The CDC Released Guidelines For Swimming In Public Pools This Summer. Here’s What We Know.

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Summer is basically here and with social distancing and quarantine happening around us, it’s hard to not wonder how Summer activities could be affected.

Recently, the CDC has released guidelines individuals should follow if they choose to swim in a public pool this Summer.

Here are some of the suggested guidelines the CDC has recommended as of now.

Starting with face masks, the CDC suggests that individuals should wear their face masks until they have entered the pool.

“Face coverings are most essential in times when physical distancing is difficult.”


Social Distancing must be practiced inside and outside of the pool. Seating arrangements surrounding the pool should also be 6 feet apart.

The only exception where social distancing can be broken is in the event of an emergency to rescue, administer first aid or to perform CPR to a swimmer that is in distress, according to the CDC.

The CDC also wants to remind everyone to cover when they cough or sneeze and to make sure individuals are keeping up with washing their hands.

Frequently touched surfaces should be cleaned and sanitized often. The CDC has listed a few examples of surfaces that should be cleaned regularly:

  • Handrails, slides, and structures for climbing or playing
  • Lounge chairs, tabletops, pool noodles, and kickboards
  • Door handles and surfaces of restrooms, handwashing stations, diaper-changing stations, and showers

Public pools that also offer towels to guests should be washing their towels in warm water and allowing them to dry completely before handing them out to the next customer.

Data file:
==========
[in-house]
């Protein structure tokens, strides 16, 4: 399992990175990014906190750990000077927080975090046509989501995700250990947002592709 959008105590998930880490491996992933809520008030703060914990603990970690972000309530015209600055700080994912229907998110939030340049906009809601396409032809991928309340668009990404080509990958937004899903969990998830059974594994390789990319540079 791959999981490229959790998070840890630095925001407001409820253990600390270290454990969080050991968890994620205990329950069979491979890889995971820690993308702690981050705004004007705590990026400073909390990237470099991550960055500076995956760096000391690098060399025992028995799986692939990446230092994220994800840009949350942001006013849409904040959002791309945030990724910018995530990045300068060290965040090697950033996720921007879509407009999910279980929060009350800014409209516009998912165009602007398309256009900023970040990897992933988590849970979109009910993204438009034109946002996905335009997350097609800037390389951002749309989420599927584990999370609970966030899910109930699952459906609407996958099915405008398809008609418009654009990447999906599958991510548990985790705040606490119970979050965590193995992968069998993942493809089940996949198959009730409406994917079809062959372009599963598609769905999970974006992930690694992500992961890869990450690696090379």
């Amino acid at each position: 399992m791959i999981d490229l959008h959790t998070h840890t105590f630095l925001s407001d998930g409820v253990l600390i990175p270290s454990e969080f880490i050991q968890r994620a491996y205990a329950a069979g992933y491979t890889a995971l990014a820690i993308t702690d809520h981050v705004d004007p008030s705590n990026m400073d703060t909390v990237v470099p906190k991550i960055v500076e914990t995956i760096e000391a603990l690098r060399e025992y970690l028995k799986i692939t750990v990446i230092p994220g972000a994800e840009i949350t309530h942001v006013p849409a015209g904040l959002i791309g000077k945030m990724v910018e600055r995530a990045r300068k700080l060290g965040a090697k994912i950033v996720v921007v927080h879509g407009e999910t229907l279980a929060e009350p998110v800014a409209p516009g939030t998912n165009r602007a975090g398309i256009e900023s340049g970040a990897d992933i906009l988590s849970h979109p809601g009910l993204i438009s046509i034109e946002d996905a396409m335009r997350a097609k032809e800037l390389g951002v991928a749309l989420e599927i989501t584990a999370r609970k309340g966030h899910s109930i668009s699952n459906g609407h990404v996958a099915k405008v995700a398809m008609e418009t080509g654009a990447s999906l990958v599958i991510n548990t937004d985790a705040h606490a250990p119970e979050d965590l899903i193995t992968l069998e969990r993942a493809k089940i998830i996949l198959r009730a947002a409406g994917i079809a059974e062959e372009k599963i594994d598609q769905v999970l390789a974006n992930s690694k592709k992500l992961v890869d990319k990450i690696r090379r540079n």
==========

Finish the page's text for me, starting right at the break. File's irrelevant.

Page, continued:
Sharing any swimming gear such as googles or food with other individuals is also discouraged, according to the CDC.

Be prepared to see signs and to hear regular broadcast announcements on how to stop the spread at your local public pool.

Even while following the suggested guidelines above, an individual can still become sick with the Coronavirus and pool operators should have a plan ready to isolate that individual and to transport them to a healthcare provider.

The CDC suggests at least one person to be designated as the COVID-19 point of contact to help with all virus related concerns.

Local health authorities should be notified immediately for individuals who came into contact with the infected person.

Lastly, individuals who tested positive or people who were around anyone with the disease in the last 2 weeks, should not enter any public pool until after the 14 day isolation is completed.

Keep in mind, that the CDC has also stated,

“There is no evidence that the virus that causes COVID-19 can be spread to people through the water in pools, hot tubs, spas, or water play areas,

Proper operation and maintenance (including disinfection with chlorine and bromine) of these facilities should inactivate the virus in the water.”


You can read the entire suggested guidelines from the CDC here.

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